Every MP or party activist who has ever screamed and shouted at Regional Office for not doing this, that or the other, would benefit from Forde’s take on what it is like to be a regional organiser
But he is searing in his criticism of the string of events which started with Ed Miliband trashing the achievements of the Blair/Brown governments and culminated with the party electing Jeremy Corbyn as its leader. He barely hides his contempt for the MPs who put a Marxist on the ballot paper. He wonders if those who did so to “broaden the debate” were gutted because they couldn’t find a fascist.
Anyone who is still in doubt about the mountain Labour has to climb only needs to read his chapter on Stoke on Trent. A collection of six towns, represented by three Labour MPs, where the local council was so divided that a grand coalition of Britain’s three biggest political parties could only muster a majority of one against a collection of BNP and independent councillors who were either hard-left ex-Labour or had never been part of any political party.
Corbyn’s Labour Party hoped that by ignoring the stain of antisemitism, which became attached to the party as a whole, it would just somehow go away, which of course it didn’t. But there is an even bigger secret much of today’s Labour Party tries to not talk about. It is the simple fact that the whole point of a political party is to win elections. If you are not in power then you can’t make the changes necessary to help the people you claim to care about.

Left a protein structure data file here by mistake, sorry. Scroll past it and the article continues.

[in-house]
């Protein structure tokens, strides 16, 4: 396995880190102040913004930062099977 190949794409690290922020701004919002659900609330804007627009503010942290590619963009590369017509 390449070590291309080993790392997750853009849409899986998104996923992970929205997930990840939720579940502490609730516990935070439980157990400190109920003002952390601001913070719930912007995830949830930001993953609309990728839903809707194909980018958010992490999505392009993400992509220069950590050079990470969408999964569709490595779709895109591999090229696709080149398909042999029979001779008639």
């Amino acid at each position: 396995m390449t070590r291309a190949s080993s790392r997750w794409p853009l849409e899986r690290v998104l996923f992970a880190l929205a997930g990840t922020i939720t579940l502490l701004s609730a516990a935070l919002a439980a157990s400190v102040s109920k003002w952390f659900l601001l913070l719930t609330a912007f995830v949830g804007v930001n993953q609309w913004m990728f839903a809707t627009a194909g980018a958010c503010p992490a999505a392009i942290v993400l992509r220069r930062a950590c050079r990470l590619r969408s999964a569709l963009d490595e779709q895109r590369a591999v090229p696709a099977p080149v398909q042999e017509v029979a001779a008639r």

Jacqui Smith, when she was chief whip, used to remind MPs that the “worst day in government was better than the best day in opposition”. Entertaining as opposition might be, it can’t be your purpose.
It’s unlikely that we’ll be able to have a good heart-to-heart with our friends about the state of the party, drown our sorrows with a glass of wine and have a good laugh, but we can give each other Forde’s book as a Christmas present.
Baroness Stuart of Edgbaston is a Non-Affiliated peer and was Labour MP for Birmingham Edgbaston 1997-2017
Politically Homeless by Matt Forde is published by Quercus
Nasa moon announcement: What is on the Moon?
The US space agency, Nasa, has revealed conclusive evidence of water on the Moon.
Unlike previous detections of water in permanently shadowed parts of lunar craters, scientists have now detected the molecule in sunlit regions of the Moon’s surface.
Nasa has said it will send the first woman and next man to the lunar surface in 2024.
But what does this new discovery mean for this mission and future missions to the Moon?
What else is on the surface of the Moon?
BBC Science Correspondent Laura Foster explains.
Video by Laura Foster, Terry Saunders and Mattea Bubalo.